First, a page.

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Column: Lots of enthusiasm for bioeconomy, but government must tread carefully

by Colin Isaacs
EcoLog, 12/1/2017 2:33:00 PM

The enthusiasm and expectation were palpable during the Scaling Up 2017 bioeconomy conference held in Ottawa from November 27-29, 2017. Clearly, both participants and speakers felt that the time for a bioeconomy had finally arrived, and that whatever their involvement in a bioeconomy, the cash would soon start pouring through their doors. 

The introduction of the opening keynote speaker, federal Minister of Natural Resources Jim Carr, by a band playing a rendition of the jazz standard “On the Sunny Side of the Street”, reinforced the mood. One wag joked that at least the band did not play “Over the Rainbow.” Carr was clearly as enthusiastic about the coming bioeconomy as everyone in the room. He told the more than 200 attendees that “the world is talking about a transformation to a global bioeconomy and that Canada has every opportunity to lead.” He continued by outlining how Canada brings enormous advantages to the emerging bioeconomy and that Canada is determined to be at the forefront of its development. 

While much of Carr’s emphasis was on biofuels, he also said biomaterials, bioproducts, and bioenergy would play a critical role providing viable alternatives to fossil fuel-based products in improving air quality and creating jobs and more resilient communities. Carr also made clear that the federal government recognizes that Canada cannot meet its climate change objectives without a very significant transition towards a bioeconomy, and that Canada has every intention of meeting its Paris Agreement commitments.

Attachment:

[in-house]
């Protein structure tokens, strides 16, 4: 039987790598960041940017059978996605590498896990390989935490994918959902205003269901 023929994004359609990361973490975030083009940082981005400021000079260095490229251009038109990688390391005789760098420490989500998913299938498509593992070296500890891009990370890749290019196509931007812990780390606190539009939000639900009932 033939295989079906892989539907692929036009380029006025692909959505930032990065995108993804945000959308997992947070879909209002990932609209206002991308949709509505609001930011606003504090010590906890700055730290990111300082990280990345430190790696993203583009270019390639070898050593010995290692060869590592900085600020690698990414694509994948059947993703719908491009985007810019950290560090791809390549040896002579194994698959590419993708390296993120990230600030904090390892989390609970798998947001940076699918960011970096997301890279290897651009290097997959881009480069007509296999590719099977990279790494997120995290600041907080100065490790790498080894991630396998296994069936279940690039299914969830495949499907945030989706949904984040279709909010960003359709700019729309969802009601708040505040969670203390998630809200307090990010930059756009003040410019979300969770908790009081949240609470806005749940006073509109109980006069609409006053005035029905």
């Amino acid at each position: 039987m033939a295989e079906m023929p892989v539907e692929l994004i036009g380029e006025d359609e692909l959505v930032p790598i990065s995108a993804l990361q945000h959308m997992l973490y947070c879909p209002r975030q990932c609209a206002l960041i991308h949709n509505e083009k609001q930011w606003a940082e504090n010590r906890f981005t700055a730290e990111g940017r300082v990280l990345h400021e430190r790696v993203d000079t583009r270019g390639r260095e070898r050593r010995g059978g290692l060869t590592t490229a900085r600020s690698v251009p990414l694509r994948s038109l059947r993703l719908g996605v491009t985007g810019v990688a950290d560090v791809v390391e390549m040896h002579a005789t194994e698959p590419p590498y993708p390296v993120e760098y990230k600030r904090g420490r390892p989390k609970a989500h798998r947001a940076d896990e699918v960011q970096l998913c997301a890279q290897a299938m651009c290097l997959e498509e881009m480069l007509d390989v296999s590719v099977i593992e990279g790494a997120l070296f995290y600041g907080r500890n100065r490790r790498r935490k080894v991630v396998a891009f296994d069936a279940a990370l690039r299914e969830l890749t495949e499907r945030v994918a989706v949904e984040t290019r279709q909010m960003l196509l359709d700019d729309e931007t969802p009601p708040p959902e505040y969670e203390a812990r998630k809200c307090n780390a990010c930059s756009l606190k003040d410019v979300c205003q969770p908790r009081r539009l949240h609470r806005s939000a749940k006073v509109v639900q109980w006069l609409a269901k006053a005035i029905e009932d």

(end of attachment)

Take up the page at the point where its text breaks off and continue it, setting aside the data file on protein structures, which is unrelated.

The very dense agenda, with 59 speakers over a day and a half, included sessions on renewable fuels, bioenergy, agriculture, innovative forest products, biochemicals and bioresins, and all related business needs such as capital finance and partnerships for commercialization of new products and technologies. Carr recognized that it is consumers who will lead the transition to a bioeconomy. 

A speaker from Innovation and Energy Technology of Natural Resources Canada explained that his department has adopted a very broad definition of the technologies and systems that make up a bioeconomy. Such a definition would maximize the number of companies and organizations that can participate in the bioeconomy transition. 

No specific funding announcements were made at the conference, but the government is expecting to announce at least one major funding program before the end of 2017. Although there is substantial money coming for bioeconomy initiatives, many speakers made clear that it is as much about ways of doing things and ways of using biobased raw materials as it is about receiving funding for research, development, and commercialization. 

Teamwork and partnerships were a particular focus, as Canadian entrepreneurs’ frequent reluctance to engage in partnerships was a barrier to overcome if success is to be achieved. Carr and several other speakers stressed the need to engage the public, Indigenous communities, and environmental groups much more than at present. 

Environmental groups in particular frequently have important ideas, although they can be a barrier to the adoption of new uses of forest biomass. One speaker implied that concern about the use of forest resources sustainably is misplaced, as Canada is using only one percent of its sustainable harvest. Agricultural interests offered data showing that concern that food and fuel would have to compete for resources was misplaced, and that a material bioeconomy presents no threat to Canadian food production. Explaining these concepts to a skeptical public and the environmental community presents a significant challenge.